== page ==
THEY started gathering in the early dawn, slowly filling the best vantage points in their determination not to miss a minute of the spectacular cavalcade the Tour de France has become.
Their wait was a long one – it was 11am before the cyclists got underway – but the anticipation itself seemed to keep them happy, cheering that anything that appeared on the route.
And by the time the race actually began the city was bursting at the seams with a colourful multitude, creating a carnival atmosphere that would have done Rio proud.
Some had travelled miles and camped out overnight. One Scottish visitor at the Knavesmire start explained: “I’m a cyclist myself – so I couldn’t miss the chance to see the biggest race of them all, whatever it took.”
But you didn’t have to be a cycling fan to get in the spirit of the occasion. Local woman Bridget Smith was by the barrier in nearby Campelshon Road before 9am and admitted: “I’m not really a cycling enthusiast – but you’ve got to want to be part of something like this.
“It doesn’t matter if the weather is a bit grey or if there are a few spots of rain - the atmosphere is unbelievable and this really is a little bit of history.”
In the build-up to the peloton passing York Minster, a huge sense of anticipation built up as spectators filled the plaza in front of the ancient cathedral.
Spectators clung to the stonework to try and get a better view, while others managed a bird eye view from the roof of the cathedral. Overhead, the Minster bells rang, while several helicopters circled and a Lancaster and Spitfire performed flypasts, commemorating what was also the 70th anniversary of the arrival of 2,300 French airmen in York in 1944, stationed at RAF Elvington.
Stood amongst the crowds on the steps of the Minster was Peter Lawrence, father of Claudia Lawrence, and family friend Martin Dales.
Mr Lawrence said: “It’s great to see so many people out here just enjoying the event. It’s great for York and Yorkshire. It was absolutely fabulous to see them all go past York Minster.”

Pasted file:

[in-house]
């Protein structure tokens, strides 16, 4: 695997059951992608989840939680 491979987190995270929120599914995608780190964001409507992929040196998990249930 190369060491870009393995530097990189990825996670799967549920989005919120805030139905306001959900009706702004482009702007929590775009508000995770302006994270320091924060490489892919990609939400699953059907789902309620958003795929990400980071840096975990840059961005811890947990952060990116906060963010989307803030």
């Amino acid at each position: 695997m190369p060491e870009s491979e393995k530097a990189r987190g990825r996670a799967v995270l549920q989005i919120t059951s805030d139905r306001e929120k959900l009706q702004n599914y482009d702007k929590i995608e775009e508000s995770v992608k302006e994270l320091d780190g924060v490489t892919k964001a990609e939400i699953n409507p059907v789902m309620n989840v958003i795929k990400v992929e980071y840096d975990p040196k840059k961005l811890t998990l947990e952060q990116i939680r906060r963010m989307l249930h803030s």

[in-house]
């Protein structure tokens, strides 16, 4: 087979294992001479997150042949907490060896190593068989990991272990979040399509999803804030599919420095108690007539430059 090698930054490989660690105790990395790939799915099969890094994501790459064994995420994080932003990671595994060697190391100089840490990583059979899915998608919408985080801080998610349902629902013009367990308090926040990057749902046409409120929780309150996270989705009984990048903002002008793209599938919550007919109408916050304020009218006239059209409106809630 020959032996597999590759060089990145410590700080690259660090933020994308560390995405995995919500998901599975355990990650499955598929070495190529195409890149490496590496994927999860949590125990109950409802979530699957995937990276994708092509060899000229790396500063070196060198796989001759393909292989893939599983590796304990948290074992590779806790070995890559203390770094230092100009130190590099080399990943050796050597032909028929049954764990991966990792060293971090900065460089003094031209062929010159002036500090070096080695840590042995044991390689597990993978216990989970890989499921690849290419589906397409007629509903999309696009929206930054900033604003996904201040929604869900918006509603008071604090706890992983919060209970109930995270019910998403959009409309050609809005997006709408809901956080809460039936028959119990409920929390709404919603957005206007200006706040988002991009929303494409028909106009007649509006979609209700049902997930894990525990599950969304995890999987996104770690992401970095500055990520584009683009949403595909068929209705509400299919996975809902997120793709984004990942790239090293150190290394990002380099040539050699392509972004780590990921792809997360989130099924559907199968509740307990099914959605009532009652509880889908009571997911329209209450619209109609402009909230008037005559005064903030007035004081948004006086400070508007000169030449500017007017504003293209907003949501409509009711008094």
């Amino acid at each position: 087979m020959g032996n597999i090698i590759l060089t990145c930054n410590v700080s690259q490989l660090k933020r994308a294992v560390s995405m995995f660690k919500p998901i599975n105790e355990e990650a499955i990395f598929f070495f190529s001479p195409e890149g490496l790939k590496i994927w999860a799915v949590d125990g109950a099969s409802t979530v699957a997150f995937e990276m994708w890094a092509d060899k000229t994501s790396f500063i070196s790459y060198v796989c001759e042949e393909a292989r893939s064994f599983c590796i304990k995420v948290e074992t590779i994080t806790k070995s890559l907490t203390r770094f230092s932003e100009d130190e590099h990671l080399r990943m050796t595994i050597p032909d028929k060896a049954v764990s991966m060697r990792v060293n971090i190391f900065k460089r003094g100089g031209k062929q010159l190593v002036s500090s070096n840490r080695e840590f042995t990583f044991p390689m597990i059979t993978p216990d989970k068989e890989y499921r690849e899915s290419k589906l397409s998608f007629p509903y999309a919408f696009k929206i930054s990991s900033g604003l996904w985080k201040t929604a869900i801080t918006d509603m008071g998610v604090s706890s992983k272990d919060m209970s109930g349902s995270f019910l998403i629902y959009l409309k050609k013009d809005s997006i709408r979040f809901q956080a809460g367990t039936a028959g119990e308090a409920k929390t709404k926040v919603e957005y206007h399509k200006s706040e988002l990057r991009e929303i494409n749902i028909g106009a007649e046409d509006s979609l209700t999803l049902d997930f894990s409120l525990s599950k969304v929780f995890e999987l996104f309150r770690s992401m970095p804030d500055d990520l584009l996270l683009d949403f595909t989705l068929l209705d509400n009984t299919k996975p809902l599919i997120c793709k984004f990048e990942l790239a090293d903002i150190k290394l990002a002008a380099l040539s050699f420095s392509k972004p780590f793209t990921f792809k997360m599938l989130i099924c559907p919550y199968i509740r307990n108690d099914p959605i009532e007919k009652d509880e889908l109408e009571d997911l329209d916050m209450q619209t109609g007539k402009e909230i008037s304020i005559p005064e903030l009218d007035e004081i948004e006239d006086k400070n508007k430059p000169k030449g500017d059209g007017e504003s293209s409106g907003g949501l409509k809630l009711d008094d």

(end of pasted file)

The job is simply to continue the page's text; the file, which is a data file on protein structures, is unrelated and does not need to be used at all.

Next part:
Mr Dales said: “It’s just such a happy event; it’s great to see so many thousands of people enjoying the great atmosphere.”
Emily Yeatman had travelled up from London with her husband, James and three children, Esther, Celia and Seren
“It’s great to be part of the atmosphere, even walking around the town yesterday evening was really exciting; spotting all the yellow bikes,” she said.
Mr Yeatman said: “Everyone here has really taken it to their hearts. It’s such a great atmosphere.”
Phil Batt, who has lived in York for 25 years after moving from the south of England, also watched the Tour de France from the Minster steps with his wife.
He said: “I think the Tour de France will have a lot of benefits for Yorkshire. Millions of people have seen it. It will have a big impact. The fact that Yorkshire will host another big cycling race next year shows it’s already had a pay-off.”
William Yardley, a Leeds City Council worker, who lives not far from York, came to watch the event in the city centre with his wife Sonia and daughter Carmen.
“We weren’t decided if we were going to come and watch it,” he said.
“But we were watching on the television all Saturday and just thought, “wow”. It was just such a huge celebration. It’s had a massive, massive effect being held up here. It’s a real big plus for Yorkshire.”